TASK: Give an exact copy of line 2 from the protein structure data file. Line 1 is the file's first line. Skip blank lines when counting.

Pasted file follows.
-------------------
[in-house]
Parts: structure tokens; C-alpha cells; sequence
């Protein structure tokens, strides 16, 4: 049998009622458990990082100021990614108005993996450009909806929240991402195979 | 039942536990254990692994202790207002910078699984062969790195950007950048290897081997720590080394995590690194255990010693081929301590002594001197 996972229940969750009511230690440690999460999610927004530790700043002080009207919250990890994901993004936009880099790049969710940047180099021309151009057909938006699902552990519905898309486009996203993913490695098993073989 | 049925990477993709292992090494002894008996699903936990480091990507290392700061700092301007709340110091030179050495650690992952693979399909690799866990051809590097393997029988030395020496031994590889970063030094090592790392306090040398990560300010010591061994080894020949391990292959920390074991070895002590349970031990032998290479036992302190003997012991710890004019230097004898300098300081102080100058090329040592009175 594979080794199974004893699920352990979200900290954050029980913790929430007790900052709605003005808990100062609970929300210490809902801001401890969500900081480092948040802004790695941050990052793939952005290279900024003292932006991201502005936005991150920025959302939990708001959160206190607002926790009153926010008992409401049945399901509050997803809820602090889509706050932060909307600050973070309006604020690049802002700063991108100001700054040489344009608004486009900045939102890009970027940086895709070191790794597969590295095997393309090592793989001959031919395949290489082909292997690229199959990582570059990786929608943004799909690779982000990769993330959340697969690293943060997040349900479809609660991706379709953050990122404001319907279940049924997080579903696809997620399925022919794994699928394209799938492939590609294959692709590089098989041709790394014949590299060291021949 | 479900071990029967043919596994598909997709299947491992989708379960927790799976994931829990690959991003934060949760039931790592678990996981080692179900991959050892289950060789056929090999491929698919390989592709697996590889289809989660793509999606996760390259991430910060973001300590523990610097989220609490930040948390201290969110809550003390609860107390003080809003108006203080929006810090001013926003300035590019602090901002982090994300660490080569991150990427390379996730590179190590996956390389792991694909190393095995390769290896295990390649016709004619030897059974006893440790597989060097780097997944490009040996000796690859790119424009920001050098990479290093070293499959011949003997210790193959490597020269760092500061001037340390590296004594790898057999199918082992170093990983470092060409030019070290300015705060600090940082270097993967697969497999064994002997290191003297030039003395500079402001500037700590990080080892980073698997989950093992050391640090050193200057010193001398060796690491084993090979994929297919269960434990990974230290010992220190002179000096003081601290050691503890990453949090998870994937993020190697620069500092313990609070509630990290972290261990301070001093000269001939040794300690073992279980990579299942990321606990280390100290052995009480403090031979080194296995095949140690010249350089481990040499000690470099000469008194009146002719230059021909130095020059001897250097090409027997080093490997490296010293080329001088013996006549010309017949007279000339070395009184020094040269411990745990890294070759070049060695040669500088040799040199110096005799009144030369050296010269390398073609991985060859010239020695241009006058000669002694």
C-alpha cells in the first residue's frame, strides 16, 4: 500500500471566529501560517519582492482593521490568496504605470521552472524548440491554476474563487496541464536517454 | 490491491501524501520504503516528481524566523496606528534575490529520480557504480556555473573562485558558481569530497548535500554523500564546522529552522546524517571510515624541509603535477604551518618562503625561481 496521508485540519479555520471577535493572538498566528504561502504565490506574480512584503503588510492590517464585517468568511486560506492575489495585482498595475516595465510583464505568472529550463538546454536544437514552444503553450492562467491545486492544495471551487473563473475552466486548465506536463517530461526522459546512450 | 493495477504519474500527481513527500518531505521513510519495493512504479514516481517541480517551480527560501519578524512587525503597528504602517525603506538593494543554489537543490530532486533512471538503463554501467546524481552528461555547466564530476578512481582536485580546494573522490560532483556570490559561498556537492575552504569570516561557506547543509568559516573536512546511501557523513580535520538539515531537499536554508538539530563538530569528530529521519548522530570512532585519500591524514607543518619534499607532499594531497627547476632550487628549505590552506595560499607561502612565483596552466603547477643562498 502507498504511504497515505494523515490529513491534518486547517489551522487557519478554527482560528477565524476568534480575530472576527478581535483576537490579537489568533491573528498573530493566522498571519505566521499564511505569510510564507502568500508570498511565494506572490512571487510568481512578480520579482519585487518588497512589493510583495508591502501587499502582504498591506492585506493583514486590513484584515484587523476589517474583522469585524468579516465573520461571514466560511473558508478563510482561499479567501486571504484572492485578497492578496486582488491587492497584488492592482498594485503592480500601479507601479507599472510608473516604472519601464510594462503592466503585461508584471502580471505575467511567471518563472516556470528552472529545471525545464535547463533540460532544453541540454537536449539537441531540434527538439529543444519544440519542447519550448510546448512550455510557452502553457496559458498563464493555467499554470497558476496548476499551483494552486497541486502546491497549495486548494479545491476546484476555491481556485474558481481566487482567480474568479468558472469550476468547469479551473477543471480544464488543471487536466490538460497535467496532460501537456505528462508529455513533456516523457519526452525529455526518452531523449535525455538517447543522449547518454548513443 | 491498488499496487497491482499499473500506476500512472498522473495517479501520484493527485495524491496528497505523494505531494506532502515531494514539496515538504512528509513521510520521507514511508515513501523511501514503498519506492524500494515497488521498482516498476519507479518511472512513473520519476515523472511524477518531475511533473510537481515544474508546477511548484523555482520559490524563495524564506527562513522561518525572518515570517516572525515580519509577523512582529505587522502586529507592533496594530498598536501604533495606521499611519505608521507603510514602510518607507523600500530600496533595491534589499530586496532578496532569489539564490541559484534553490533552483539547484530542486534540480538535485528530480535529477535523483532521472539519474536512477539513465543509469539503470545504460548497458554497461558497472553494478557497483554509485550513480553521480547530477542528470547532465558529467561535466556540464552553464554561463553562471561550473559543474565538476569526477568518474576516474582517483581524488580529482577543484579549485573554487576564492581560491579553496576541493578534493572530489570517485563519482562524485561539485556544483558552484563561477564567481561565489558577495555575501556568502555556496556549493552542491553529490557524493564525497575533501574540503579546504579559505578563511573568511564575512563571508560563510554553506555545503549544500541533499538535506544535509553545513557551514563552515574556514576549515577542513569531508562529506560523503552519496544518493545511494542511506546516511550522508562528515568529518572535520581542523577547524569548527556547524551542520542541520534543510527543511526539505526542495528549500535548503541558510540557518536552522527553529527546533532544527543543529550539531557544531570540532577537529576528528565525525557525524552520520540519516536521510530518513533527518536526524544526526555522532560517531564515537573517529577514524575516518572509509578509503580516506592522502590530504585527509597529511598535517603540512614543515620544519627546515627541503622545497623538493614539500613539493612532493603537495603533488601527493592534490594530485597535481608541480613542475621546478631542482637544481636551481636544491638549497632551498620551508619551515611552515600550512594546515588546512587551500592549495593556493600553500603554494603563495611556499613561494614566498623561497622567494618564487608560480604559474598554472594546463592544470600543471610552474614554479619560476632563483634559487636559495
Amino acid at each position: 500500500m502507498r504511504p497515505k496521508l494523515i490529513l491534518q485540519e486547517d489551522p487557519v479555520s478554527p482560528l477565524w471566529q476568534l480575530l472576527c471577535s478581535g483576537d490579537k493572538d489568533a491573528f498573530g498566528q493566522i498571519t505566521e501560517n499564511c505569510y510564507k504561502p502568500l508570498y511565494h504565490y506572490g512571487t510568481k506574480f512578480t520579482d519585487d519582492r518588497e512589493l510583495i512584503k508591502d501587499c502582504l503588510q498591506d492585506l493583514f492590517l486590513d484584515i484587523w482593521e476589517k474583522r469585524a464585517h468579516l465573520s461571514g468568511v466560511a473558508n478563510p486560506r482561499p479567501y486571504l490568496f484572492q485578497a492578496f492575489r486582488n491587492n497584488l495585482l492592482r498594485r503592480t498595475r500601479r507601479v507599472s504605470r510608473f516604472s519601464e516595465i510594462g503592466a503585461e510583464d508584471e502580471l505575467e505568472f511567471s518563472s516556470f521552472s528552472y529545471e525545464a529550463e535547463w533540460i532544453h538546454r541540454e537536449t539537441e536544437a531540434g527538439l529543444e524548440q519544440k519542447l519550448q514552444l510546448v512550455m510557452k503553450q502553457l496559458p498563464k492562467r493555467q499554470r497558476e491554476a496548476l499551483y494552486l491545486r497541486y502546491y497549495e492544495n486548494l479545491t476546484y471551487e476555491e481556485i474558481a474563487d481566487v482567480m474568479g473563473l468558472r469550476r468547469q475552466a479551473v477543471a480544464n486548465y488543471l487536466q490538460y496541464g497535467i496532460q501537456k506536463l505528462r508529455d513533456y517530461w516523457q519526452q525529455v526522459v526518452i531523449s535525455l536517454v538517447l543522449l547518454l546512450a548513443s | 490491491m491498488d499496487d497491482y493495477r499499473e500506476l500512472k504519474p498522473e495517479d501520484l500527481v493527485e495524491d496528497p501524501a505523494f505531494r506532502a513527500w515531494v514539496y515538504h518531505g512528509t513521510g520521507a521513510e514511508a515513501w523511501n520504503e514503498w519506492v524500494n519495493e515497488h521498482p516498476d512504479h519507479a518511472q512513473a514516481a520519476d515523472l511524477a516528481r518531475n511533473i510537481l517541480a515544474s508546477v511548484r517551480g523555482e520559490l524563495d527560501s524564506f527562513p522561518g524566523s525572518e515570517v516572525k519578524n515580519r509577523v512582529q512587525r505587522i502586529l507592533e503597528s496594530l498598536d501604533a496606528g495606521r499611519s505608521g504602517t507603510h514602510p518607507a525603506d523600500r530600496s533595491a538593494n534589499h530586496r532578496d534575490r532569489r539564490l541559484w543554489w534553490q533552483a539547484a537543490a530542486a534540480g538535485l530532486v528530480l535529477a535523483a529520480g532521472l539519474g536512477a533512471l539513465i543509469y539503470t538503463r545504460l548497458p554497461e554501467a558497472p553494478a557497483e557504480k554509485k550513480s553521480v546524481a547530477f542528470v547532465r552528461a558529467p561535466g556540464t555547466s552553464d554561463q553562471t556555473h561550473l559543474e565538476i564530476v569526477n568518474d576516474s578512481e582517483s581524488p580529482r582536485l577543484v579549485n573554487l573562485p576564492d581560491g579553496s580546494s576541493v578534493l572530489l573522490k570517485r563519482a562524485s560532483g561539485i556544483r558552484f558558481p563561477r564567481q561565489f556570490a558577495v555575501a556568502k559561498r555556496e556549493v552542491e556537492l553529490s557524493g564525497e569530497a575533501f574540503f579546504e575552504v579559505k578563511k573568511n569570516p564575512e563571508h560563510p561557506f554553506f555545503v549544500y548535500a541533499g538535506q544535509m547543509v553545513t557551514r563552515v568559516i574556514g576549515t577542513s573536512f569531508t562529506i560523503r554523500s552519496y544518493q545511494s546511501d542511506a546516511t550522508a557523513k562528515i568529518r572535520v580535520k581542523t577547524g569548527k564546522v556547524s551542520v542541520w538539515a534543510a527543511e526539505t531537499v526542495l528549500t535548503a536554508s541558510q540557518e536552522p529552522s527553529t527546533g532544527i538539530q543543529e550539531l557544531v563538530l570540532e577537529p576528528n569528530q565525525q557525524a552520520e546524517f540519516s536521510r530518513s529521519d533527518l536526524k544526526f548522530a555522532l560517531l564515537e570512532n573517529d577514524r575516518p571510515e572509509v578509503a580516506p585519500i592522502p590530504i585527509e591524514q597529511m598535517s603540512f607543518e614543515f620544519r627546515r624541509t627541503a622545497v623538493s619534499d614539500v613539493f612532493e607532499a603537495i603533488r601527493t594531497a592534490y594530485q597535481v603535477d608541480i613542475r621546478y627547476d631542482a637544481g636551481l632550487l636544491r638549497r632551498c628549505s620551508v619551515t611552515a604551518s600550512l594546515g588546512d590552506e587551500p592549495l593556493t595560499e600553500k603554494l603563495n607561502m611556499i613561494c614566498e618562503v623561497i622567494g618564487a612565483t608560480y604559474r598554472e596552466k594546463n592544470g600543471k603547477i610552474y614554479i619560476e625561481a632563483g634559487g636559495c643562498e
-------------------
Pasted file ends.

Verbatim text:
Parts: structure tokens; C-alpha cells; sequence